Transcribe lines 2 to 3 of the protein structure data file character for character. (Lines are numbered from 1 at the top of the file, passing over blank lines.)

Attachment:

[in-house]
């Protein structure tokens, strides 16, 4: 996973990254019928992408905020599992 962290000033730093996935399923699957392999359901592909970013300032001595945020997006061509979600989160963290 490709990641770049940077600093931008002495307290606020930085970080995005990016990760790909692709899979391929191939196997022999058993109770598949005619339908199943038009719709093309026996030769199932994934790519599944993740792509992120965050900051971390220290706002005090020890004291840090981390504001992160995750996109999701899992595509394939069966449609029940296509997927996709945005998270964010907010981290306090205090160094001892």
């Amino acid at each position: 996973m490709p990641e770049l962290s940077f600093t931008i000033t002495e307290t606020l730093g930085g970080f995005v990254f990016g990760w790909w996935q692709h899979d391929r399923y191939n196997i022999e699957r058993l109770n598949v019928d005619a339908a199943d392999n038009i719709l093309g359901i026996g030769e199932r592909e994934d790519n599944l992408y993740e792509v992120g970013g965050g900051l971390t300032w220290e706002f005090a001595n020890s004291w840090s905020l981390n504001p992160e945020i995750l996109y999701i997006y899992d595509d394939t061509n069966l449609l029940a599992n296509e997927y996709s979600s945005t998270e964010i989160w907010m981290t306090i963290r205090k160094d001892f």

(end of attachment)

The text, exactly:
């Protein structure tokens, strides 16, 4: 996973990254019928992408905020599992 962290000033730093996935399923699957392999359901592909970013300032001595945020997006061509979600989160963290 490709990641770049940077600093931008002495307290606020930085970080995005990016990760790909692709899979391929191939196997022999058993109770598949005619339908199943038009719709093309026996030769199932994934790519599944993740792509992120965050900051971390220290706002005090020890004291840090981390504001992160995750996109999701899992595509394939069966449609029940296509997927996709945005998270964010907010981290306090205090160094001892």
């Amino acid at each position: 996973m490709p990641e770049l962290s940077f600093t931008i000033t002495e307290t606020l730093g930085g970080f995005v990254f990016g990760w790909w996935q692709h899979d391929r399923y191939n196997i022999e699957r058993l109770n598949v019928d005619a339908a199943d392999n038009i719709l093309g359901i026996g030769e199932r592909e994934d790519n599944l992408y993740e792509v992120g970013g965050g900051l971390t300032w220290e706002f005090a001595n020890s004291w840090s905020l981390n504001p992160e945020i995750l996109y999701i997006y899992d595509d394939t061509n069966l449609l029940a599992n296509e997927y996709s979600s945005t998270e964010i989160w907010m981290t306090i963290r205090k160094d001892f």